Reproductive freedom

  • August 11, 2016
    Guest Post

    by Nimra Chowdhry, Reproductive Justice Fellow, and Stephanie Zhou, Communications and Development Associate at the National Asian Pacific American Women’s Forum

    Women, specifically women of color, in the United States are being criminalized for their abortions. Purvi Patel’s experience is representative. Patel, a South Asian American woman, was convicted in Indiana for the loss of her pregnancy outside of a medical setting after the State charged her in response to an alleged self-induced abortion. She now awaits certification of an appellate decision after the Indiana Court of Appeals recently ruled in her favor. On Friday, July 22, the Court of Appeals released its opinion overturning Patel’s feticide conviction and downgrading her neglect of a dependent conviction from a class A felony to a class D felony. Patel has already served nearly a year and a half in the Indiana Women's Prison. The Appellate Court’s decision is in accord with widely held public opinion that women who terminate or attempt to terminate their pregnancies should not be put behind bars.

    Patel is the first woman in the United States to be sent to prison for terminating her own pregnancy under a state’s feticide law. She was charged and convicted after she sought medical attention from an emergency room due to heavy bleeding and pain following the loss of her pregnancy. Yet, once her healthcare providers became aware of her pregnancy, they assisted local police in her arrest. Prosecutors centered their argument on whether Patel obtained and used abortifacient medication, and whether the fetus took a single breath. The State questioned Patel’s motives as an Indian woman and repeatedly asked her to disclose the ethnicity of the father of her pregnancy. Subsequently, Patel was convicted under conflicting charges of feticide and child neglect. The charges are inconsistent because the feticide charge is intended to prosecute someone who purposefully harms a fetus in utero, whereas neglect of a child or dependent laws are intended to punish those who neglect their affirmative duties as guardians by knowingly or intentionally causing harm to a living, breathing child. Feticide laws are meant to protect pregnant women against harm from third party actors who cause injury to their pregnancies, not punish pregnant women themselves. Yet Patel was punished for having, or attempting to have, an abortion under this law. Fortunately, the Indiana Court of Appeals agreed with reproductive rights advocates and held that the State’s Feticide Statute was not meant to be a tool to criminalize women for their abortions.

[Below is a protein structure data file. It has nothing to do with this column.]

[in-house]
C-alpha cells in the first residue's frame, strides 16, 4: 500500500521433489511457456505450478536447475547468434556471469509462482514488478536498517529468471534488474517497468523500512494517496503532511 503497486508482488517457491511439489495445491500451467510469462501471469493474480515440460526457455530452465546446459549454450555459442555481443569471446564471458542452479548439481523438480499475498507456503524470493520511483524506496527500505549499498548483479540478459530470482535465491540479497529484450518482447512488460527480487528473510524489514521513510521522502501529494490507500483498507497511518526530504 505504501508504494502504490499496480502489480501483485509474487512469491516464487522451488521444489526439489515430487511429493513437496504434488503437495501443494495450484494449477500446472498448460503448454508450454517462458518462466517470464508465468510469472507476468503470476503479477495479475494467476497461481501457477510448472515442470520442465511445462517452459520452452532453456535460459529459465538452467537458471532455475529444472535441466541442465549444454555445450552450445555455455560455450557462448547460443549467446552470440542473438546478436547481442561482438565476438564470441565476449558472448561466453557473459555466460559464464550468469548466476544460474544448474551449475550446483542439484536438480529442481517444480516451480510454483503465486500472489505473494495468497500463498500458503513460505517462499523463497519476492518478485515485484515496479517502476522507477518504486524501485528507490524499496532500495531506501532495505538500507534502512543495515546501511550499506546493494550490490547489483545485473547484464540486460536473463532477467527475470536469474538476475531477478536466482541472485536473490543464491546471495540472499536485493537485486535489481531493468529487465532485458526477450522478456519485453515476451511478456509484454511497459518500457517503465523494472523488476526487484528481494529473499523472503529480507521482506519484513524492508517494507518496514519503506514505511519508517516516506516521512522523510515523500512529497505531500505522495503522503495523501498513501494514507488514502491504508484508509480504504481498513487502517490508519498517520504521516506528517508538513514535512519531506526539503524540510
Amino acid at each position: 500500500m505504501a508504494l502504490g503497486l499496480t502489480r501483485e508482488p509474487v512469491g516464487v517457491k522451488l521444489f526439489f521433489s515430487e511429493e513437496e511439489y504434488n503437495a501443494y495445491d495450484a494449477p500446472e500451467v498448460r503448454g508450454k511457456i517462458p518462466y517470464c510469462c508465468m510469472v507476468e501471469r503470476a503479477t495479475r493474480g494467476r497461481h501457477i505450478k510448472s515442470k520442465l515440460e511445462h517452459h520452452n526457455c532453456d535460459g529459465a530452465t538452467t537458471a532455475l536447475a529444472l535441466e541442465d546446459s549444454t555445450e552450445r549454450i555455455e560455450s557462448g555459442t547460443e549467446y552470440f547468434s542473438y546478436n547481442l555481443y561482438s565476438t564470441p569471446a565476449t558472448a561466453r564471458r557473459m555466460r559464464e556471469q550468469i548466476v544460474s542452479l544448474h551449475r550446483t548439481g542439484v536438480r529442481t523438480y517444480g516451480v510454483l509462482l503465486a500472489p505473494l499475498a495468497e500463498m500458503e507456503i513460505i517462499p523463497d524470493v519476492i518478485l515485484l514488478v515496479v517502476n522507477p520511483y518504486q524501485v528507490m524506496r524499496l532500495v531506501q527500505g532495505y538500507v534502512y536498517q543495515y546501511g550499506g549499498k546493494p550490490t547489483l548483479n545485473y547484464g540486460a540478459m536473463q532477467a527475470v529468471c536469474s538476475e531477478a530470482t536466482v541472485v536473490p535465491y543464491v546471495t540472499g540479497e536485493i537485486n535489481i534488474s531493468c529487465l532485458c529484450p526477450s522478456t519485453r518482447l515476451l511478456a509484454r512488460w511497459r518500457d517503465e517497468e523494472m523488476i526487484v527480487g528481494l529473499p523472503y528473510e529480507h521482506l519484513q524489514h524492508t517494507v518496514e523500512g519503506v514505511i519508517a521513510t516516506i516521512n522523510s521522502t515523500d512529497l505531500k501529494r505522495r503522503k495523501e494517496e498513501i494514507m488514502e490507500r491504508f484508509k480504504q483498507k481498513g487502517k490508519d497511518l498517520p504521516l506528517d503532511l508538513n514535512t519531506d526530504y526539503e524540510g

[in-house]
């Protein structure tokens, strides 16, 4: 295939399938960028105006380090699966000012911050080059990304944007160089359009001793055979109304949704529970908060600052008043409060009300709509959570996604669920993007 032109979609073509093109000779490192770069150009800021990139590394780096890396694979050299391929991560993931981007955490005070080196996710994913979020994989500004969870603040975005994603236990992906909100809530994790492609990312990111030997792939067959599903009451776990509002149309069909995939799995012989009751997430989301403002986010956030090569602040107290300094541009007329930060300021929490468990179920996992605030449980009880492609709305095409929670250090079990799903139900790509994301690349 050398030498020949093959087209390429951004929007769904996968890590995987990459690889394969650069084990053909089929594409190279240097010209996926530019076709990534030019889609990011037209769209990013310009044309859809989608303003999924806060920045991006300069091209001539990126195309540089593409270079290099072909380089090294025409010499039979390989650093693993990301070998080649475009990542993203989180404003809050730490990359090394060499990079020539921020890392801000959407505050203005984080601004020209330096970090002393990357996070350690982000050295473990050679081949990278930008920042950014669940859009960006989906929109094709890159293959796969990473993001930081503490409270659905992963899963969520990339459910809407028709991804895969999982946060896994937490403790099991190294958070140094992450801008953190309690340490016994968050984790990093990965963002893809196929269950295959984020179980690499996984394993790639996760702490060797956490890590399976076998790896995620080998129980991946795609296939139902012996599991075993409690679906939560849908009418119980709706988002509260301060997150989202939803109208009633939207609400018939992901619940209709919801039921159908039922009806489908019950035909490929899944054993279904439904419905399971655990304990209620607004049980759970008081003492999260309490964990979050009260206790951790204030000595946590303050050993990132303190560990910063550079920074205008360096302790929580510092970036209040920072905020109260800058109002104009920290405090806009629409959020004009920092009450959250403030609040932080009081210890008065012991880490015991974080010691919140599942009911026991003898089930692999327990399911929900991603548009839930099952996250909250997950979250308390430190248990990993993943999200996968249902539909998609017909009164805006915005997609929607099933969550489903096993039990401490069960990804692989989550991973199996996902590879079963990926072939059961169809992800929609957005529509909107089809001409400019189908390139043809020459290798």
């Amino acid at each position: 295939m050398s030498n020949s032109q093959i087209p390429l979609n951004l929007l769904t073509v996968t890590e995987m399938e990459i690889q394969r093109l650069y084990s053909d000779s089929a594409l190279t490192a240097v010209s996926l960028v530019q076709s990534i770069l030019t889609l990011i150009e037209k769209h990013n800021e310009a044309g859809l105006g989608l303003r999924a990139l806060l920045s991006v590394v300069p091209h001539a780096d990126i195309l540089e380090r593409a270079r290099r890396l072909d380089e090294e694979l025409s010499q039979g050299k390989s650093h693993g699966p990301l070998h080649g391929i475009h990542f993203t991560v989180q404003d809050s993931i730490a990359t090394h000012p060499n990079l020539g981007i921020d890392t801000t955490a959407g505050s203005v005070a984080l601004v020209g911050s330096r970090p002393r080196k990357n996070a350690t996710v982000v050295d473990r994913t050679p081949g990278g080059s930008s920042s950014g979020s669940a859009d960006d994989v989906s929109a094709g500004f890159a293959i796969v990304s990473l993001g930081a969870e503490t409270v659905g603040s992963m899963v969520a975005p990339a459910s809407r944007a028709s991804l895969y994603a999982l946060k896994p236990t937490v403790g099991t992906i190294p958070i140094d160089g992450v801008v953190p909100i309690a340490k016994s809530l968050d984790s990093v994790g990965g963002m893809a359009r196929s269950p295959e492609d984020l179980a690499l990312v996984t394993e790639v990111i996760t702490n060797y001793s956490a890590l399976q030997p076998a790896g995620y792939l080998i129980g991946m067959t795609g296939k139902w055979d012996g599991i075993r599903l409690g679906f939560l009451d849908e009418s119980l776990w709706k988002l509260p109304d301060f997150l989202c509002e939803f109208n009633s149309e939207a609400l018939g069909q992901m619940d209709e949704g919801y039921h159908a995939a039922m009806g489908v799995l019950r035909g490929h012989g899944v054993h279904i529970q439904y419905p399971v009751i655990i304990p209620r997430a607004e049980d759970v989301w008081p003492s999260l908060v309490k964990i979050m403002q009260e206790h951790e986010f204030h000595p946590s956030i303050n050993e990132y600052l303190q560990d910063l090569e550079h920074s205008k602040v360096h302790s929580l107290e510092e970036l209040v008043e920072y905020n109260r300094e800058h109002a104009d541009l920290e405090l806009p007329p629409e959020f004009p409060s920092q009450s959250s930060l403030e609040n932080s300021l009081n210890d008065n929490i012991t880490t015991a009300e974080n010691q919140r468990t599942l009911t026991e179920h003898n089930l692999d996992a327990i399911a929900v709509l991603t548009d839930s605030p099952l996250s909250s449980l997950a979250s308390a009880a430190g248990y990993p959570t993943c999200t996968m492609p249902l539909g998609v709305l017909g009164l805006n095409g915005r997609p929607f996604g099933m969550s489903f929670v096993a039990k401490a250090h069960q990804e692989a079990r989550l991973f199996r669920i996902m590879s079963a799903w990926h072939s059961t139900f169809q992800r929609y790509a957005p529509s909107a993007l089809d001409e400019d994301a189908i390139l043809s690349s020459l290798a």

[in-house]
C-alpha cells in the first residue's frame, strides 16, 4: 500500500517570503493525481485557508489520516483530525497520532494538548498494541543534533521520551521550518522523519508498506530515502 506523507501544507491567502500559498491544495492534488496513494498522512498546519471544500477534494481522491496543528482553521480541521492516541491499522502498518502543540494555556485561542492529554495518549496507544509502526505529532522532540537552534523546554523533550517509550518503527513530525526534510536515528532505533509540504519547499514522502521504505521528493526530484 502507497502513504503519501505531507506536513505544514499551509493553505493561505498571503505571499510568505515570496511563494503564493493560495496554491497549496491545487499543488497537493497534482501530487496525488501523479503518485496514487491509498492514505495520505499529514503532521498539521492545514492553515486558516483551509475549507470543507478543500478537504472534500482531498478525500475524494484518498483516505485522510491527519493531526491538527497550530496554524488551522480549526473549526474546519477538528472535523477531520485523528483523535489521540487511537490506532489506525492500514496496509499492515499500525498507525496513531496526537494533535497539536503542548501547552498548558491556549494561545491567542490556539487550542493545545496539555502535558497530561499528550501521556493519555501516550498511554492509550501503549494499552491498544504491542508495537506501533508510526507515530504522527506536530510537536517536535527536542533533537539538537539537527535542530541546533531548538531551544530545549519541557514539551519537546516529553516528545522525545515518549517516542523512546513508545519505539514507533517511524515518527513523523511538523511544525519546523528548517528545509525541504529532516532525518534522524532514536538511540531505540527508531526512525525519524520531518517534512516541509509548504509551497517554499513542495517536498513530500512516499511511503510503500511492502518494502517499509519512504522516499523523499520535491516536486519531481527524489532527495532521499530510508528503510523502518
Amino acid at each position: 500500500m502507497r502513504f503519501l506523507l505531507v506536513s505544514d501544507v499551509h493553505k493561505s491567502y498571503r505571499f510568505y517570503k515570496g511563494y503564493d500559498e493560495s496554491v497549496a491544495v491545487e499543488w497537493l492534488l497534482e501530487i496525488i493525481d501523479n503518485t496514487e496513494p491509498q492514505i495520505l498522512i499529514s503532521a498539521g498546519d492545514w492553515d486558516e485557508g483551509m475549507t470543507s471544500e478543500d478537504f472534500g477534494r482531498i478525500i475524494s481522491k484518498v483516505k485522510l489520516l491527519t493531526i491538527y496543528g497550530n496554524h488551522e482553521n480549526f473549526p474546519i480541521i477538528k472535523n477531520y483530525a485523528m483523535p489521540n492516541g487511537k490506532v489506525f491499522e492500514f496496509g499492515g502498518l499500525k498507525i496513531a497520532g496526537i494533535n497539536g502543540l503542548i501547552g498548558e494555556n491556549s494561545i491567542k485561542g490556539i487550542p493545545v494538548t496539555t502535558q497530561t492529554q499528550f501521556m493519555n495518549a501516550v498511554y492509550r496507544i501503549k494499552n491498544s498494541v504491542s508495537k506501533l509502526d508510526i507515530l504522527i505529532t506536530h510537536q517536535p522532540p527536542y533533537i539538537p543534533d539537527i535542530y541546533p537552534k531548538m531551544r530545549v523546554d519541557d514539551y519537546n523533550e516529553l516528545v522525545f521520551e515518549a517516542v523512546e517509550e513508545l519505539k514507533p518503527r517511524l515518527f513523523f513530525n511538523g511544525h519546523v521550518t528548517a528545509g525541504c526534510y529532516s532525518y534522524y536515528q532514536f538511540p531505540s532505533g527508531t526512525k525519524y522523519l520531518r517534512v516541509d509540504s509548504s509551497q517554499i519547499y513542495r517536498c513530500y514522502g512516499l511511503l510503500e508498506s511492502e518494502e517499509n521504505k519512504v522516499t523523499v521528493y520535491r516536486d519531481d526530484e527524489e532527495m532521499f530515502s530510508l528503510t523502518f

Patel’s prosecution is not only a demonstration of anti-abortion animus leading to negative health outcomes for women across the country, but it is also an example of stereotyping of women of color, specifically  the reproductive decision-making of Asian American women.  In fact, neither the state of Indiana nor Congress has shown signs of progress against anti-immigrant stereotyping or anti-Asian rhetoric. Asian American and Pacific Islanders (AAPI) are among the fastest growing racial group in the United States, yet make up only two percent of the total population in Indiana. At the same time, the only two women in Indiana who have been prosecuted for feticide have both been Asian American. The other woman, Bei Bei Shuai, is Chinese American.